Dying Hive

Discussion in 'Beekeeping 101' started by Jim Jenkins, Sep 24, 2009.

  1. Jim Jenkins

    Jim Jenkins New Member

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    I'm really new to Beekeeping. I started with three hives in the Spring of 2008. Two of the hives have been very active, the other hive has been not so active. I bought a new queen this summer. I found the old queen and killed her. At that time there was very little capped brood and only about half the foundation had been drawn out in the single brood chamber. I installed the new queen. In a few days I found that the queen had been released, but there were no eggs in the drawn comb. The new queen was marked but I was unable to find her. A week later I found no eggs and was unable to located the new queen. I can only think that she had been killed. I found no evidence of a laying worker.
    I have decided to allow the hive to die out and but a new 3# package and marked queen this coming Spring.
    Does anybody think I'm doing the right thing or the wrong thing? I would appreciate any advise anyone could give me. Thanks for being out there.

    Jim
     
  2. tecumseh

    tecumseh New Member

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    since I am TOTALLY uncertain as to your location (north, south, east or west???) the answer may be yes and the answer may be no.

    sometime certainly the season and circumstance dictates that you let a hive pass on. you can dwiddle away alot of time on a hive that will return you absolutely nothing. such hives are first and foremost a real misallocation of time... I recall one commerical beekeeper commenting that he spent 90% of his time on 10% of his hives. come next spring you can always recycle the equipment with a new start. if your time is worth anything letting a hive die is often times the reasonable path to follow.

    the new queen you installed was likely murder because the hive though they had another queen or the making of a new queen (in the form of some kind of cell). replacing a queen sounds easy but like a lot of stuff the devil is in the detail. if a hive has been queenless for some period of time sticking in a frame of green (meaning very young larvae and eggs) brood at the same time I install the queen cage makes the transition go a bit smoother.

    best of luck with that new package...
     

  3. Hobie

    Hobie New Member

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    Why not combine the dwindling/queenless hive with one of the others? Give the other hive the benefit of the bees' labor, rather than just letting them die.
     
  4. Iddee

    Iddee New Member

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    As Tec says.... Put your location in your profile and we can give you much better answers. All beekeeping is local.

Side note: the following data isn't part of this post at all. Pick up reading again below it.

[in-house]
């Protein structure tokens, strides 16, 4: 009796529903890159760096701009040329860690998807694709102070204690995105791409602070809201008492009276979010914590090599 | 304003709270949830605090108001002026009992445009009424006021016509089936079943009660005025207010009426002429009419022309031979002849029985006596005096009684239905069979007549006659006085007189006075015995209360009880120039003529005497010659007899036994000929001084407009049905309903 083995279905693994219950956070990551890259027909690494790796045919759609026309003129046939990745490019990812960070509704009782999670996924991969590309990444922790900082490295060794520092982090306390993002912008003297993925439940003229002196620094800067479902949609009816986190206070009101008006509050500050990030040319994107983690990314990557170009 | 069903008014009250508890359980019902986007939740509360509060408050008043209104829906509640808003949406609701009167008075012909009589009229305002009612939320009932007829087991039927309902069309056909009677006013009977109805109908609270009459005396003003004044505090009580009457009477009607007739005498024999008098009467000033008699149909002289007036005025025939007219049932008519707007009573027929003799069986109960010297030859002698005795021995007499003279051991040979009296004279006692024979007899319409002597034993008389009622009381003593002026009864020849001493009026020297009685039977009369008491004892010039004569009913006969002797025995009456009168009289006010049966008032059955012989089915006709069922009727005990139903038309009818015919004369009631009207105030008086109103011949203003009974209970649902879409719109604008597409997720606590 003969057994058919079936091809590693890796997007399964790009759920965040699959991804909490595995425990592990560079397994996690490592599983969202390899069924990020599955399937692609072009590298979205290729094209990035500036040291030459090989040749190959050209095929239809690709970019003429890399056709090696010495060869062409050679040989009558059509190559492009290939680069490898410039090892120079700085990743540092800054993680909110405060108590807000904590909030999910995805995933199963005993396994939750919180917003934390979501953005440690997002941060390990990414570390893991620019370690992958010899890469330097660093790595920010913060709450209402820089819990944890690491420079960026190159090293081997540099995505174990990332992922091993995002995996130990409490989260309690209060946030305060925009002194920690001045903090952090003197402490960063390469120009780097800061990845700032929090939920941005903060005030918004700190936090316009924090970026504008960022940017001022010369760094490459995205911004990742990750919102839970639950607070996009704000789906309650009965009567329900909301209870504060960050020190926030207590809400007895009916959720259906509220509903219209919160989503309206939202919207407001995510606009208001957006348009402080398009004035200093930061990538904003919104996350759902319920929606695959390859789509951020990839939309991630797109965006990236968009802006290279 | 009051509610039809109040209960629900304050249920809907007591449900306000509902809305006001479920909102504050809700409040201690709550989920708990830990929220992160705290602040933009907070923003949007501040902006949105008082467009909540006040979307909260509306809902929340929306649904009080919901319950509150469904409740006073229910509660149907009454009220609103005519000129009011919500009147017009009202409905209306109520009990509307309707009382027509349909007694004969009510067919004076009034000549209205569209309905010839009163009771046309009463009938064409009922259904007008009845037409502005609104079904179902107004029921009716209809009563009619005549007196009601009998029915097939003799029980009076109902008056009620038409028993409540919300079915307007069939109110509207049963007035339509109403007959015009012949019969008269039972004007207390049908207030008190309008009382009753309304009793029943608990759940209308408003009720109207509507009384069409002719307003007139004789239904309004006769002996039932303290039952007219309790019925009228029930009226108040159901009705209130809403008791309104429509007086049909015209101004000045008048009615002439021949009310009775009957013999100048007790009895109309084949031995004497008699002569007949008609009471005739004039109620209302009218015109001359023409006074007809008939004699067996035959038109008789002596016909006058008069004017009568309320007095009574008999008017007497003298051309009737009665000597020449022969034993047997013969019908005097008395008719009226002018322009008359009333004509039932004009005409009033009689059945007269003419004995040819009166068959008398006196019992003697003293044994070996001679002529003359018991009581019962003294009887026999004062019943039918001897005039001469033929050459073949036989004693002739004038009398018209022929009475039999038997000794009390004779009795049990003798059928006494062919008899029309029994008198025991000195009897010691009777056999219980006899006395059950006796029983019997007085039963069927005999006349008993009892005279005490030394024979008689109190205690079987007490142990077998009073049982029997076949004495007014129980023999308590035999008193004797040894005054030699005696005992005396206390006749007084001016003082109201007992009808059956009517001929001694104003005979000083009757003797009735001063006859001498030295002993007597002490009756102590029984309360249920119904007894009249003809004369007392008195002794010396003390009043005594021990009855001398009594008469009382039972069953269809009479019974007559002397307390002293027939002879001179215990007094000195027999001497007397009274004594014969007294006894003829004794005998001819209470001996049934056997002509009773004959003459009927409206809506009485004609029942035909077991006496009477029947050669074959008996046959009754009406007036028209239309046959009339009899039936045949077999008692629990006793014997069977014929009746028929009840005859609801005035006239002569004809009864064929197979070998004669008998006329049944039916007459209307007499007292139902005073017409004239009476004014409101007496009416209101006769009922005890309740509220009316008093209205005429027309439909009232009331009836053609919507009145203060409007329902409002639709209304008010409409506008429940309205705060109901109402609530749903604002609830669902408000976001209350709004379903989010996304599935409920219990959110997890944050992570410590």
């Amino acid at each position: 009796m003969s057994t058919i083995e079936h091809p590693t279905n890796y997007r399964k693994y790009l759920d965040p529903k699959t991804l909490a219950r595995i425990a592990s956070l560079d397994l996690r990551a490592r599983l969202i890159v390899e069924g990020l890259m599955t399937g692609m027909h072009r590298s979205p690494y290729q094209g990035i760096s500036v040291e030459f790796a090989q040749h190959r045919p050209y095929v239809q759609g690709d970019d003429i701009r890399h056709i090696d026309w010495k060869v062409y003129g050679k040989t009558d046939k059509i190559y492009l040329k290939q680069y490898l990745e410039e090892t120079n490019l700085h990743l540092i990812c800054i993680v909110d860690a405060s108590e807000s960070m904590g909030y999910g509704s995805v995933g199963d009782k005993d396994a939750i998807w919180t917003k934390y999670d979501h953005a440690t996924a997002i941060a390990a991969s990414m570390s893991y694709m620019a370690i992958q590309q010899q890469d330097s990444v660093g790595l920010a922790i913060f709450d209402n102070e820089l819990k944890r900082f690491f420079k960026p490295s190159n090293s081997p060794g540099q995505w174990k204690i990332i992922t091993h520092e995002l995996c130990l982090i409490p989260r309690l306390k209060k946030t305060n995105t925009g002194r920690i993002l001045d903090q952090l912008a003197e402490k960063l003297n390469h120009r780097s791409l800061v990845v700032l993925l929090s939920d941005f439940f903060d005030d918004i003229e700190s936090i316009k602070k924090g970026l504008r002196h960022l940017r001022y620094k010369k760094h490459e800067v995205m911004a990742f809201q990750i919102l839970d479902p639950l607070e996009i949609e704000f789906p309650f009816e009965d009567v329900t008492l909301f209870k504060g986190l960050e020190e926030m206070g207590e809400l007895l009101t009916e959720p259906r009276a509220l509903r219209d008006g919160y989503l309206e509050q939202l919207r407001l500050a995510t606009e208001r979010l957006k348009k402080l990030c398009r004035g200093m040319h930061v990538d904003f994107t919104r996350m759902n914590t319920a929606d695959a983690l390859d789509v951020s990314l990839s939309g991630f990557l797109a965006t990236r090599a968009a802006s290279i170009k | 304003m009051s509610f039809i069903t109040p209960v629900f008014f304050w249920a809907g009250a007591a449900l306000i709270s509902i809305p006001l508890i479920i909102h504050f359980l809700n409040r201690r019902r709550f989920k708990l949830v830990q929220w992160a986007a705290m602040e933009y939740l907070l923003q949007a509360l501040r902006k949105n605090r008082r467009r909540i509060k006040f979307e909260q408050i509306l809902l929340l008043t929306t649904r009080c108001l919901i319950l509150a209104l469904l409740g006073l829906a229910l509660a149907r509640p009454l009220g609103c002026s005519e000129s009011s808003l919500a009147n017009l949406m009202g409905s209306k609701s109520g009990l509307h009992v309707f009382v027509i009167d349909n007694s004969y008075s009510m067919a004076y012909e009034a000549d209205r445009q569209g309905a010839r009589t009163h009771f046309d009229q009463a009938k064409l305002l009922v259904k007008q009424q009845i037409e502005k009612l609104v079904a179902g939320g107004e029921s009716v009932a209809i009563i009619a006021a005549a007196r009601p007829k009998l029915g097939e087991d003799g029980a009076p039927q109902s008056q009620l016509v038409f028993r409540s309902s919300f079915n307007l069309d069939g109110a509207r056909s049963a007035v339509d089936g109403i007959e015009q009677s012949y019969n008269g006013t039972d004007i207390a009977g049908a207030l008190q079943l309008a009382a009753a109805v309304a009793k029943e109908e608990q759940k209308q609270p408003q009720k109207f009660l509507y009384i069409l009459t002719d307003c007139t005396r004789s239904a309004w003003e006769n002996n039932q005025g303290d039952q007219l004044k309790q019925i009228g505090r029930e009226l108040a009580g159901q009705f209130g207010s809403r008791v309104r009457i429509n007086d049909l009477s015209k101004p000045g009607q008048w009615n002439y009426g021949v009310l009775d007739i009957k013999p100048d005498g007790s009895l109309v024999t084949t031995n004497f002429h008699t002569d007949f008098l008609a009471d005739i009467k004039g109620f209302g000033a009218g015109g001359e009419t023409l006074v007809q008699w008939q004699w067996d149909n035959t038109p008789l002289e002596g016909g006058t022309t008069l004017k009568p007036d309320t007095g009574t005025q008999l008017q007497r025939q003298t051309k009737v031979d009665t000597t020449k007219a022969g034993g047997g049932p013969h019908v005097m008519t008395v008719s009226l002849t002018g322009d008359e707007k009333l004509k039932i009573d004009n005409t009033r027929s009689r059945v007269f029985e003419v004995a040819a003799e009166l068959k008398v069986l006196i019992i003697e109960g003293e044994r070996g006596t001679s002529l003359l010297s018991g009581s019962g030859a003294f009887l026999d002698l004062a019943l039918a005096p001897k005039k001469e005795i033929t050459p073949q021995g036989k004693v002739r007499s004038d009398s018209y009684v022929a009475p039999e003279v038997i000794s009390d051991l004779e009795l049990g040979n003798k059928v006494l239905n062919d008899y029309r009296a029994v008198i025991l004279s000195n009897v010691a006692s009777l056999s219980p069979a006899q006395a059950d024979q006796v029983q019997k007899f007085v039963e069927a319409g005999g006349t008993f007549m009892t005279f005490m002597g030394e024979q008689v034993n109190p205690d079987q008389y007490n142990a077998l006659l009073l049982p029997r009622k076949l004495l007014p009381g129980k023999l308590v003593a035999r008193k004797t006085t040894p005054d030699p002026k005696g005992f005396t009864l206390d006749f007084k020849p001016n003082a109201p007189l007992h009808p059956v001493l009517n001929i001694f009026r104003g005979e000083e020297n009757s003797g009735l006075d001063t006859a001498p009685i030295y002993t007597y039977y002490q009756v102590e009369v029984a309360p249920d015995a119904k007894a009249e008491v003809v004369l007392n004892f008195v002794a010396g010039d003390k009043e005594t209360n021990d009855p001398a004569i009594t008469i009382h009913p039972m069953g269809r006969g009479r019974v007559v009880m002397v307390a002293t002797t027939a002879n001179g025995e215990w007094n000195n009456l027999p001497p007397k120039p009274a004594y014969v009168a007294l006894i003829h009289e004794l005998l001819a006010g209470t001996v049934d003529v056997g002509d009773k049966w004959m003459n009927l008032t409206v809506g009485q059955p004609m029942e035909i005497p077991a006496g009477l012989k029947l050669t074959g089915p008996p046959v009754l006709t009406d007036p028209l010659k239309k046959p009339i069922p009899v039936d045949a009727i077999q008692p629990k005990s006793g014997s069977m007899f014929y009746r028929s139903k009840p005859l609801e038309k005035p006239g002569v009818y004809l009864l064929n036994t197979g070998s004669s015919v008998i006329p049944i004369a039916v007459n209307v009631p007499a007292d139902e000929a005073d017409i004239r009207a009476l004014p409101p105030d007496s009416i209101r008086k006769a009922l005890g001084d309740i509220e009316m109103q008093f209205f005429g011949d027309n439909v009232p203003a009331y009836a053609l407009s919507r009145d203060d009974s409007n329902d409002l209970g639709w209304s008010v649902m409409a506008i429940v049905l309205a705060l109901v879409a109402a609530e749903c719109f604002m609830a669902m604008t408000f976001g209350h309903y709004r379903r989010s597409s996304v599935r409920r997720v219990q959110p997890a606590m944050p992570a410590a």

As Hobie says...... Combine them with another hive, so they can assist it in building for the winter.
     
  5. G3farms

    G3farms New Member

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    Use the resources of what the dwindling hive has to offer, bees, drawn comb, honey stores, etc. and combine with one of the other hives.

    Would be a shame to just let them die out, wax moth and SHB will make a big mess out of everything.

    If you do not know how to do a combine just ask we are willing to help.

    G3
     
  6. Charles

    Charles New Member

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    Welcome back Jim, if that weak hive isn't having any other problems I'll cast another vote for utilizing the bees, comb and honey in one of your stronger hives.

    If you go your user control panel and click profile you'll see where the location box is, the natives get restless when they don't know your location :club: :D
     
  7. Bens-Bees

    Bens-Bees New Member

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    I'll cast my vote for letting them die.

    A strong colony doesn't need the help of a weak colony to make it through the winter, and combining a weak colony with a strong colony only endangers the strong colony by risking passing any diseases or pests over to the strong colony. Whether you combine or not, you're going to lose the weak colony, so even in the best case scenario for combining with a strong colony, you're only in the same spot you'd be in if they just died out.

    Now if you have 2 weak colonies, then go ahead and combine them. You might end up getting 1 strong colony, or you might end up losing everything, but it doesn't matter because you would have lost the weak colonies anyway.

    That's my philosophy anyway. There are a million philosophies out there, and most of them differ from mine. I only hope is that reading my philosophy and thoughts might help you better define or refine your own philosophy on this issue.
     
  8. Jim Jenkins

    Jim Jenkins New Member

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    I really appreciate all the suggestions as to how I should handle a Dying Hive. I think it is clear how I might combine a weak and strong hive. Thanks for responding. I edited my profile so y'all might consider my location when you respond to the next question that I throw out there. Thanks again.


    Jim Jenkins
     
  9. Hobie

    Hobie New Member

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    I've had great success with the "newspaper combine" method, and highly recommend it.
     
  10. dogsoldier13

    dogsoldier13 New Member

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